EID recently highlighted how an Ohio steel mill is again producing and shipping steel down the Ohio River after sitting dormant for eight long years. The positive trend is not just occurring in Ohio, but across the United States, as a new Institute for Supply Management (ISM) report shows that U.S. manufacturing activity has risen to its highest levels since May 2004. As CNBC reported this week,
“U.S. factory activity surged to a more than 13-year high in September amid strong gains in new orders and raw material prices, pointing to underlying strength in the economy even as Hurricanes Harvey and Irma are expected to dent growth in the third quarter.”
There are certainly many reasons why this growth is occurring. But one important factor consistently absent from headlines this week is the connection between the surge in manufacturing and near record-breaking production of oil and natural gas in the United States.
Despite the media’s disregard of this connection, the correlation is clearly illustrated by the following EID chart and has been recognized by numerous recent reports.
Because natural gas is a major manufacturing feedstock, the cheap and abundant supplies made possible by fracking have been credited by several experts as a major reason for the current manufacturing revival taking place in the U.S.
In fact, a recent study by researchers from the London School of Economics (LSE) concluded that for every two jobs directly created by fracking, at least one more is created in the manufacturing sector.
The White House National Economic Council also recently released a report entitled “Revitalizing American Manufacturing” which finds that since early 2010, U.S. manufacturing has added more than 800,000 direct jobs. The White House linked this directly to shale production, as the report stated,
“The surge in American natural gas production has lowered energy costs for manufacturers and driven job growth.”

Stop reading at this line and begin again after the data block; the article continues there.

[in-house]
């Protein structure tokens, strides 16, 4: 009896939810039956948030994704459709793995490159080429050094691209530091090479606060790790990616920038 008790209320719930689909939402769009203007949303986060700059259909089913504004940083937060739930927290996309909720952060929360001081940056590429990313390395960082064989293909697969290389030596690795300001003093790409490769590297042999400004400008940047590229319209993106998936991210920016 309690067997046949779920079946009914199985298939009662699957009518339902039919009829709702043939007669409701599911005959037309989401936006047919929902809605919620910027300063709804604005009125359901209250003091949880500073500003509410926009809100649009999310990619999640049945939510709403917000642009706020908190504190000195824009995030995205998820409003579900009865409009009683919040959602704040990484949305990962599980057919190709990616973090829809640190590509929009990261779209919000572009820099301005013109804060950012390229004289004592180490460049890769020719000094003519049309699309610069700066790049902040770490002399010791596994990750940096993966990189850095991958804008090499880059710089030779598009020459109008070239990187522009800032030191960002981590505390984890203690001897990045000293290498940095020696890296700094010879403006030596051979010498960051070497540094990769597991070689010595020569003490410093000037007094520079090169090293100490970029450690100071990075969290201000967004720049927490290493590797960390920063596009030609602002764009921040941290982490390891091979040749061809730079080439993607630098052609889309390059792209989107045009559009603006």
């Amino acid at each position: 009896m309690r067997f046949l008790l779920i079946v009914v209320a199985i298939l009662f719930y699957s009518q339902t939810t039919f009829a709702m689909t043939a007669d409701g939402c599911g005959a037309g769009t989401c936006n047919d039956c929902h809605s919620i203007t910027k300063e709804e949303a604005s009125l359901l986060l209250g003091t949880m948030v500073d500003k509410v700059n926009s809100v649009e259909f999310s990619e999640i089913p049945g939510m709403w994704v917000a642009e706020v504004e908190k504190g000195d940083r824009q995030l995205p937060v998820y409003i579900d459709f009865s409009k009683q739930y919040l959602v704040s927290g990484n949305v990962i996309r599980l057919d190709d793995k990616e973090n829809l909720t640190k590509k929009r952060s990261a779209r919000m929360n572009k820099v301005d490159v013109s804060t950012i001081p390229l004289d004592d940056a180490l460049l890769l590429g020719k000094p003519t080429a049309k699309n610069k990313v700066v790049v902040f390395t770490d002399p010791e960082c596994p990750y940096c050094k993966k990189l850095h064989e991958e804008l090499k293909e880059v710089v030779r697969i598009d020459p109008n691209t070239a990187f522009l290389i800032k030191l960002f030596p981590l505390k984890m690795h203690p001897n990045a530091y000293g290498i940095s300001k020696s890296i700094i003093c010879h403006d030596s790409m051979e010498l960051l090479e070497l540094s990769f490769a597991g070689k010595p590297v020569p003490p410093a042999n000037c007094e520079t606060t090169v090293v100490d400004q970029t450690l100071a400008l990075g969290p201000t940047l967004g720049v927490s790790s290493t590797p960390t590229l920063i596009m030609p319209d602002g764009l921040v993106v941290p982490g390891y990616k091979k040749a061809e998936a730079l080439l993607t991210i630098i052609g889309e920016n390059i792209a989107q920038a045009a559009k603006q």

The ISM report also notes that, “Energy sector (oil and gas) continues to be strong” and “(the) price of oil appears to be beginning to stabilize.”
It’s no coincidence that this positive manufacturing trend has occurred at the same time shale development has enabled the United States to become the largest producer of oil and natural gas in the world. After all, the industrial sector happens to be a major consumer of oil and gas. Manufacturing accounts for one-third of industrial-use energy consumed in the United States, and energy is one of the largest costs of doing business. To keep these costs low, producing domestic oil and natural gas is key, and the United States happens to be the top oil and gas producer in the world five years running.
As a result, manufacturing rich regions like Ohio and Pennsylvania have enjoyed the lowest natural gas prices in the domestic world, which results in major savings for manufacturers.
Notably, the U.S. Energy Information Agency (EIA) reported in 2013 that the increased supply of natural gas was indeed a major benefit to manufacturers.
“Natural gas has been an important exception to the trend of rising prices for energy sources used by manufacturers. Production of natural gas in the United States increased rapidly beginning in 2007 as a result of resources found in shale formations. That increase in supply has in turn lowered the price of natural gas to manufacturers as well as other consumers.”
Manufacturing leaders have noted fracking’s role in helping their industry thrive as well. Pennsylvania Manufacturers Association president David Taylor recently said,
“(Natural gas) is the best opportunity that Pennsylvania has to have competitiveness and to expand and develop manufacturing here as opposed to somewhere else. To be located close to the source of those inputs makes your company more cost competitive and therefore more profitable.”
And the same year EIA put out its report on manufacturing consumption trends, the National Assocation of Manufacturers (NAM) produced a report that found:
- The combined upstream, midstream and downstream unconventional oil and gas production process, and the chemical industry benefiting from it, will support more than 460,000 combined manufacturing jobs by 2020, rising to nearly 515,000 by 2025.
- The unconventional oil and gas value chain added $284 billion in contributions to GDP in 2012. This number is projected to increase to $468 billion by 2020 and $533 billion by 2025.
- Driven by a rise in domestic production and manufacturing that will displace imports, as well as a favorable export position for these industries, the trade deficit will be reduced by more than $164 billion by 2020.
Four years later, these predictions are becoming a reality, as this new ISM report clearly shows. Yet, not one headline covering the merits of the manfuacturing surge (that we could find) mentioned anything about how shale development has contributed to this major milestone. But the fact remains that fracking is a major reason for this exciting news in the manufacturing sector — and all indicators support the conclusion that there’s a lot more positive trends still to come.
As EID has said before: as goes shale gas development, so goes manufacturing. And as U.S. manufacturing goes, so goes America — which means we could very well be seeing a lot more “Made in America” labels in the years to come.